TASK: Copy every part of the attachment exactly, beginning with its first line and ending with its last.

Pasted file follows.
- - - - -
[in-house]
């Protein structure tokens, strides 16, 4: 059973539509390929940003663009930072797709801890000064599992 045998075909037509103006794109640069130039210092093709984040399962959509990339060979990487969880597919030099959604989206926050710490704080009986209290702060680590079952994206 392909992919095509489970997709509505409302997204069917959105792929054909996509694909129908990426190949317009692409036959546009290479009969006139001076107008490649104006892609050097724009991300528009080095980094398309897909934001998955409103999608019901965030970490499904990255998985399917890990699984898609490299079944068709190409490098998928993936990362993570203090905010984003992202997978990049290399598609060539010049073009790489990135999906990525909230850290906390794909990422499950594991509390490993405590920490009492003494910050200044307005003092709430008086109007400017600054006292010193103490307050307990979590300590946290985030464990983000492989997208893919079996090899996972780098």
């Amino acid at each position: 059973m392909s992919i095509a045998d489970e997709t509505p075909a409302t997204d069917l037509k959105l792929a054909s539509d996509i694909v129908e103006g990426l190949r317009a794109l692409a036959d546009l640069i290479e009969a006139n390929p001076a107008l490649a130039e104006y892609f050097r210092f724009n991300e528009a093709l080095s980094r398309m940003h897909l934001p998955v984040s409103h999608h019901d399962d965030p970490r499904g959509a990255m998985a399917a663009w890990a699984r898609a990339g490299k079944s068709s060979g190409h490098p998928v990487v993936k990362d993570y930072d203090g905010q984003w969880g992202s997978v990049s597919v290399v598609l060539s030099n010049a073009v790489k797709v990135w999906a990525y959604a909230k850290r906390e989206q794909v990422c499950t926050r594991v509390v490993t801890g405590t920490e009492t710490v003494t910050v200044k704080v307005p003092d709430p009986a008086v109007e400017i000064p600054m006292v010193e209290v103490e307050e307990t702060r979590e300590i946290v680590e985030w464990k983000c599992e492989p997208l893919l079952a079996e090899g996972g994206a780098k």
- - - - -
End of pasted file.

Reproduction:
[in-house]
């Protein structure tokens, strides 16, 4: 059973539509390929940003663009930072797709801890000064599992 045998075909037509103006794109640069130039210092093709984040399962959509990339060979990487969880597919030099959604989206926050710490704080009986209290702060680590079952994206 392909992919095509489970997709509505409302997204069917959105792929054909996509694909129908990426190949317009692409036959546009290479009969006139001076107008490649104006892609050097724009991300528009080095980094398309897909934001998955409103999608019901965030970490499904990255998985399917890990699984898609490299079944068709190409490098998928993936990362993570203090905010984003992202997978990049290399598609060539010049073009790489990135999906990525909230850290906390794909990422499950594991509390490993405590920490009492003494910050200044307005003092709430008086109007400017600054006292010193103490307050307990979590300590946290985030464990983000492989997208893919079996090899996972780098």
């Amino acid at each position: 059973m392909s992919i095509a045998d489970e997709t509505p075909a409302t997204d069917l037509k959105l792929a054909s539509d996509i694909v129908e103006g990426l190949r317009a794109l692409a036959d546009l640069i290479e009969a006139n390929p001076a107008l490649a130039e104006y892609f050097r210092f724009n991300e528009a093709l080095s980094r398309m940003h897909l934001p998955v984040s409103h999608h019901d399962d965030p970490r499904g959509a990255m998985a399917a663009w890990a699984r898609a990339g490299k079944s068709s060979g190409h490098p998928v990487v993936k990362d993570y930072d203090g905010q984003w969880g992202s997978v990049s597919v290399v598609l060539s030099n010049a073009v790489k797709v990135w999906a990525y959604a909230k850290r906390e989206q794909v990422c499950t926050r594991v509390v490993t801890g405590t920490e009492t710490v003494t910050v200044k704080v307005p003092d709430p009986a008086v109007e400017i000064p600054m006292v010193e209290v103490e307050e307990t702060r979590e300590i946290v680590e985030w464990k983000c599992e492989p997208l893919l079952a079996e090899g996972g994206a780098k």